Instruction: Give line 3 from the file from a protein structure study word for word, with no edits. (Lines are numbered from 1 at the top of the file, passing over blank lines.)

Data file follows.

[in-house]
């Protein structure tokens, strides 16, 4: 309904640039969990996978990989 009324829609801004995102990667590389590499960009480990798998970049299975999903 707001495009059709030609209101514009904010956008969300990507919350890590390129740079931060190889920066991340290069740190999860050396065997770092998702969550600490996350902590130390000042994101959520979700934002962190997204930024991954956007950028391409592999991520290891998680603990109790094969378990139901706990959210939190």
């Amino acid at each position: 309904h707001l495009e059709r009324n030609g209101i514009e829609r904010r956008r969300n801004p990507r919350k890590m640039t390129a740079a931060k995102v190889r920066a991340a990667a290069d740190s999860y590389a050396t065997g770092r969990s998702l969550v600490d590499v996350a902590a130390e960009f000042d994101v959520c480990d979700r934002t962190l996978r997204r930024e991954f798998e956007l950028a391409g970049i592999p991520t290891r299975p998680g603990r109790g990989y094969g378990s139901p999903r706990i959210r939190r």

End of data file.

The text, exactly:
């Amino acid at each position: 309904h707001l495009e059709r009324n030609g209101i514009e829609r904010r956008r969300n801004p990507r919350k890590m640039t390129a740079a931060k995102v190889r920066a991340a990667a290069d740190s999860y590389a050396t065997g770092r969990s998702l969550v600490d590499v996350a902590a130390e960009f000042d994101v959520c480990d979700r934002t962190l996978r997204r930024e991954f798998e956007l950028a391409g970049i592999p991520t290891r299975p998680g603990r109790g990989y094969g378990s139901p999903r706990i959210r939190r």